Author Michael Zachary Jack mourns the flight of young rural Iowans, especially young rural women, to the big cities.
Sometimes, when I look out the window at this small eastern Iowa farm I steward, I realize I am shockingly alone. In my mid-30s I’ve become a last man standing—last to bear my family name, the only son in a farm clan whose land has been in continuous ownership by my kin since 1855. It’s a truer and sadder plot than ever I could have written, and one I never anticipated in a dreamy boyhood when my people seemed an abundant part of Ioway, inevitable as the dandelion, stalwart as the meadowlark.
Were the aloneness I feel simply personal, I wouldn’t trouble you. But it’s your loneliness, too, deep and black as topsoil, because as rural Iowa goes, so goes you. I could feed you the stats, but let’s just call a spade a spade: Iowa’s young don’t stay, and if they do, it’s straight to an apartment or condo in Des Moines or Dubuque or Iowa City or Ames, leaving the country bereft of single 20- and 30-somethings.
Call me Chicken Little or Debbie Downer, but where among your many friends and neighbors and associates can you find, say, a young, single professional woman living in the countryside more than a dozen miles from a major Iowa city? And what of the future viability of a place almost entirely devoid of young women? We’ve seen this movie before—Roanoke, the Wild West, the Yukon Territory, all starkly beautiful, perfectly unsustainable places.
Were I to write you a novel of a breadbasket place so fertile the world had never seen its equal, where corn yields 200 acres a bushel and stands in rows straight enough to please any minister, you might believe me . . . but barely. What if, turning the page, this miracle place of highest literacy and unspeakably fine schooling turned out also to be a place where, in the hinterlands, marriageable women were all but absent—like the land of the Amazons in Greek literature, only in reverse.
The scenario thus written seems pure science fiction, and yet this fabulously precarious place exists. I know it because I live in it, and so do you.
Bob Dylan famously sang you don’t need a weatherman to know which way the wind blows, and you don’t need a mathematician to dig the demographic equation: Brain drain + Lack of young rural singles = Death for the rural Iowa civilization whose survival is every bit as crucial to urban Iowa as the hobbit’s shire was to the fate of Middle Earth.
I’ve lived my 30-odd years on Planet Rural Iowa deeply and dutifully studying its history and culture and, frankly, I’m fed up with the Hawkeye State Pompeii of historical reenactments, “living history,” and small-town fairs that ironically celebrate the very cultural mainstays that long ago passed away into ceremony (Railroad Days, Sauerkraut Days, Donna Reed Days) in much the same way that suburban housing developments are said to be named after the thing they destroy.
My family’s seven generations of history here amid the Tall Corn has made of me, at 30-ahem, an old man, and my habit of studying our state’s history in detail has made me dustier still. But the thing is, by Iowa standards, I’m a young ’un, and so are you, and there’s something urban Iowans can do to help their country cousins beyond visiting the farmers’ market and paying state income taxes; they can acknowledge that folks living 20 or 40 miles beyond the city lights ought to, by rights, have as good a chance at meeting an educated mate at Casey’s as an urban Iowa dude does at chatting up a prospect at Starbucks. Iowa’s entre-preneurial spirit has brought us country-dwellers the “wonders” of high-speed Internet and digital cable, but I’d rather see an educated, dynamic, fiercely independent Iowa country girl stroll by my rural window than catch the latest episode of Glee.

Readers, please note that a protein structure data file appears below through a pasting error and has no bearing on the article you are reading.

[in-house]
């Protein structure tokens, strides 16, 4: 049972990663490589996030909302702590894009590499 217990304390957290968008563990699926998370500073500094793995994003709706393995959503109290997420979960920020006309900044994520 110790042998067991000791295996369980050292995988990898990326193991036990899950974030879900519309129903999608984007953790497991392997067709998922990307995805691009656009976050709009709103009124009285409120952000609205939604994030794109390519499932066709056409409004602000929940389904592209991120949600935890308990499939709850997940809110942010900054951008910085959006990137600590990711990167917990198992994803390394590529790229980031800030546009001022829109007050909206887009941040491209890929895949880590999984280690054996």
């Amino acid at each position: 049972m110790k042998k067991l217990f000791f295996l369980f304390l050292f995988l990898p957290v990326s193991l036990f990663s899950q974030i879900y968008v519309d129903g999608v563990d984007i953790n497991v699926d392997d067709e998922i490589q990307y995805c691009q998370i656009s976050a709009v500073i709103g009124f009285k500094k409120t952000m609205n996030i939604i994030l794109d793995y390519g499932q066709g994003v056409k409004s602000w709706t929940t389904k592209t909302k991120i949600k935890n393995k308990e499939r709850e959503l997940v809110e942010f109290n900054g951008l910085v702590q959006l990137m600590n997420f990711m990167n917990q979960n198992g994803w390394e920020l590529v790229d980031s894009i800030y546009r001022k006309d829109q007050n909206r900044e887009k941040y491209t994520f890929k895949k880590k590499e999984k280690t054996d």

Stoic though I am, I’ve found something worth being silly for this summer: a Love of Iowa. That’s why you’ll find me touring the state north to south in late July, hearing real-life, home-grown courtship stories. I’m not ready to call it BRIDEBRAI—but Iall for touring this blessed state by way of its most unlikely, most romantic places. I believe in the power of the walkabout, the vision quest where we of imperfect spirit and abiding faith set out on a wing and a prayer, not expecting epiphany, not disrespecting it.
I could continue to stew here in the Iowa hills in prideful isolation (I will, and I do), but I’d be fiddling while Rome burned and the old generals expired or abandoned their posts. In the last decade alone I’ve lost my grandfather to cancer, and two too-young uncles to heart attacks. This winter my 60-year-old father left for Florida, sick already in heart and body. Their death and disappearance makes me free and bereft, blessed and cursed. I’m left to witness alone many Iowa farm mornings and evenings too beautiful to describe except in “wish you were here” postcards. Still, I stay here, stand for here, because it’s in my make-up, the way a horse lowers its head to stable as night comes.
But here’s the thing: so long as we rural and small-town singles draw breath in Grant Wood country, voting with our feet for what sweetnesses remain, there’s a chance fate will find us where we live, and by our own mulishness and vestige of whatever it is that sustained our families here, deliver something like romance, something like manna.
I can do that much . . . put one hoof in front of the other, stand my ground, become, as my dad always said, “A jackass in a hailstorm.”
Mechanicsville native Zachary Jack embarks on a zigzag trek through Iowa July 18-28, 2010